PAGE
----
I had the opportunity to watch Disney’s latest Winnie the Pooh film with my six year old daughter. Much to my surprise, she wasn’t thrilled about watching Pooh and friends again. She informed me that she already saw it recently at school and wasn’t a big fan. I couldn’t help but think that I’ve ruined her. She only tolerated the hour long animated feature but she got excited when she discovered that we also had Planet of The Apes arrive via Netflix. While she sat in a trance watching Pooh, she was excitedly asking questions and making comments through much of Charlton Heston’s 40+ year old, 2 hour long sci-fi flick. Go figure.
Winnie the Pooh is a throwback. The movie feels as though it could have been made fifty years ago, which is good. The last thing I want to see is a hip post-modern Winnie the Pooh. If other studios owned the Hundred Acre Wood property I know there’d be an endless stream of ironic pop culture references followed up by Rabbit revealing he’s long suffered from OCD, Tigger declaring he’s bouncing everywhere instead of driving in order to do his part to cut down on carbon emissions, Pooh breaking down and confessing he’s addicted to the drug known as “huny”, and Christopher Robin serving as the terrible human out to crush all his furry little friends by developing the hundred acre’s into a theme park. Instead, Disney gives us the story of Eeyore losing his tail and his friends’ pursuit to help him find it. It’s just that simple.
The characters behave just as they always have. Tigger is bouncing along to his own beat. Pooh is obsessed with honey. Rabbit is passionately defending his garden. Piglet is scared of everything. Eeyore is pure doom and gloom. Owl is endlessly pontificating. Nothing has changed and all these characters interact in the ways we’ve come to expect.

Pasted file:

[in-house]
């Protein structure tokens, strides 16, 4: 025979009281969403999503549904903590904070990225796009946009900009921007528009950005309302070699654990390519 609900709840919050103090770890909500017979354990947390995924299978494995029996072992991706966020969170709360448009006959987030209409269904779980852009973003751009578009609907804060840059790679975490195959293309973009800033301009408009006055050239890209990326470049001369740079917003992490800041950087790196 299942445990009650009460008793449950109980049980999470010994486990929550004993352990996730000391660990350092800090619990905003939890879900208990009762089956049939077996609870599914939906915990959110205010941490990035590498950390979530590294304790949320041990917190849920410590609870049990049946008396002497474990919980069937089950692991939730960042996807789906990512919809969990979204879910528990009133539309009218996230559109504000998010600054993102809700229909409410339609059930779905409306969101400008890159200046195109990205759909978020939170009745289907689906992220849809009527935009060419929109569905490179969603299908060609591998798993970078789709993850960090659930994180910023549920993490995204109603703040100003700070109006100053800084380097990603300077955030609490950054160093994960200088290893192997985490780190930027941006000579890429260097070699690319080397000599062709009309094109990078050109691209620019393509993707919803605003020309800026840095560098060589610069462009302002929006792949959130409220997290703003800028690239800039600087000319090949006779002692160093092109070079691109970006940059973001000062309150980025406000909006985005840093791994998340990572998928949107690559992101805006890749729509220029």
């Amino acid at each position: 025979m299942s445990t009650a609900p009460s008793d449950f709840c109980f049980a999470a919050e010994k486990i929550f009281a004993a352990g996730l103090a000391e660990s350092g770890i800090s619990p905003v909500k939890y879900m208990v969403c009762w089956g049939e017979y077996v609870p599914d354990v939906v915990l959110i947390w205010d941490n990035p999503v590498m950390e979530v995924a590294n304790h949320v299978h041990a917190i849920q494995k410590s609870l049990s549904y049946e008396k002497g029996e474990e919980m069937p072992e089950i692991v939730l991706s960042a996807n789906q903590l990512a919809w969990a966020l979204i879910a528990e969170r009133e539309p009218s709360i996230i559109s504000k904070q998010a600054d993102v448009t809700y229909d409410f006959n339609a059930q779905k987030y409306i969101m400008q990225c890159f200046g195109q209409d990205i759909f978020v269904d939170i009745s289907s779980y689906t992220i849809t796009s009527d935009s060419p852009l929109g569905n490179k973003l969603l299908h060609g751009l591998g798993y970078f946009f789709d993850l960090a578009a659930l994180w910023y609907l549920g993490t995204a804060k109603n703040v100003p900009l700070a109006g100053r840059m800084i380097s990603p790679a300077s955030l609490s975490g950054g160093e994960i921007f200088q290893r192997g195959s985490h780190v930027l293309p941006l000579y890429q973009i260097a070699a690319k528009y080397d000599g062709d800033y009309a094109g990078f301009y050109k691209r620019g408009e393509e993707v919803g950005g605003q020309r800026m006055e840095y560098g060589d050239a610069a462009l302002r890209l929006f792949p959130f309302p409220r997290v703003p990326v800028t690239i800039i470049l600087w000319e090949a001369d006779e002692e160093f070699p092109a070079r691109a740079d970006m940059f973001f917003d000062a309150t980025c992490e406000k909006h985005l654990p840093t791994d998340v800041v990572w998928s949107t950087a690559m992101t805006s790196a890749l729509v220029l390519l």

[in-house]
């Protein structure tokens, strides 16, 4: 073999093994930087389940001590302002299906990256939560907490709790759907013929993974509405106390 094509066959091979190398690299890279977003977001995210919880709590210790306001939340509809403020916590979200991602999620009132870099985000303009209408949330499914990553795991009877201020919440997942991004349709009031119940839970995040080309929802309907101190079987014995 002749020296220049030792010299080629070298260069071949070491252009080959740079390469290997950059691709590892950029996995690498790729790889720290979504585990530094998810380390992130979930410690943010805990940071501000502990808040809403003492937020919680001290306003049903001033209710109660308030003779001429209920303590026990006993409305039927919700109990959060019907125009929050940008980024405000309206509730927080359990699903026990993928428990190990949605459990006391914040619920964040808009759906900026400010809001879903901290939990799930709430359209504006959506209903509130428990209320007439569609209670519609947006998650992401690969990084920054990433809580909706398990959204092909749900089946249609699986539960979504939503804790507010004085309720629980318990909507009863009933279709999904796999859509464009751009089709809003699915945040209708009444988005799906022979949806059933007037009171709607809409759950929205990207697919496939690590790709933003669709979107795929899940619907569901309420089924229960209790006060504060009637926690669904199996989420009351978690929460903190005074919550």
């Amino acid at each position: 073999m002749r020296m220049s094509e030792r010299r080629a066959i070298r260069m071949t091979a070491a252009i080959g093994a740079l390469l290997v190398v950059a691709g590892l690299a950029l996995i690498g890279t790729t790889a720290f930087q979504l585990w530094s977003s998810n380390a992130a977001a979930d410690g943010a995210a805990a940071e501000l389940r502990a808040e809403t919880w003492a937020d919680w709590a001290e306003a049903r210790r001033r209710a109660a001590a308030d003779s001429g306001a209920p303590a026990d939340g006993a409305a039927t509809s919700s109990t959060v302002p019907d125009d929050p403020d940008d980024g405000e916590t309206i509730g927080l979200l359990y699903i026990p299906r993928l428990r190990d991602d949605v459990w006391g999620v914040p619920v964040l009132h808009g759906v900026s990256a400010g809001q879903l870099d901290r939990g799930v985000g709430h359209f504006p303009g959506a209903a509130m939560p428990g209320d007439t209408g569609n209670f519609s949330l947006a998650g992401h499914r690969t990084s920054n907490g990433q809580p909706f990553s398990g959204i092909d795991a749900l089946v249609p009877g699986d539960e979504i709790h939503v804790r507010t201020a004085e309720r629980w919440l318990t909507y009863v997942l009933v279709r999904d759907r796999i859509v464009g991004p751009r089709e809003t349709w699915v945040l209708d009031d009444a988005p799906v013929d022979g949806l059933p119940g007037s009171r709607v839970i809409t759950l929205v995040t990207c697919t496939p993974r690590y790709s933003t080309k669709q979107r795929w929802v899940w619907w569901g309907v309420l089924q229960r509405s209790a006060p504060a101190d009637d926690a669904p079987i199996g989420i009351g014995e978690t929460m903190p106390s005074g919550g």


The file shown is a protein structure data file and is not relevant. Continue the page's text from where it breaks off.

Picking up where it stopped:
The animation is classical yet never boring. A couple scenes use different styles of animation to mix things up. There’s a chalkboard drawing sequence and then a Pooh in a land of honey scene which are surreal. Both gave me flashbacks to that dream sequence in Dumbo. Even as a child I was convinced the people who came up with that little number were ingesting magic mushrooms.
Perhaps the best part of this latest adventure with Christopher Robin’s crew was its length – 63 minutes total. You have to love that. As much as my daughter wasn’t thrilled to watch the movie, she sat through it again mainly because it was over before she knew it.
I must confess something now. My daughter is not alone. I’m not the biggest Winnie the Pooh fan either. I enjoyed the movie for what it is, a short, fun, simple, and nicely animated film that doesn’t wear out its welcome. And for that I give it a slightly higher rating than I’d probably give it otherwise.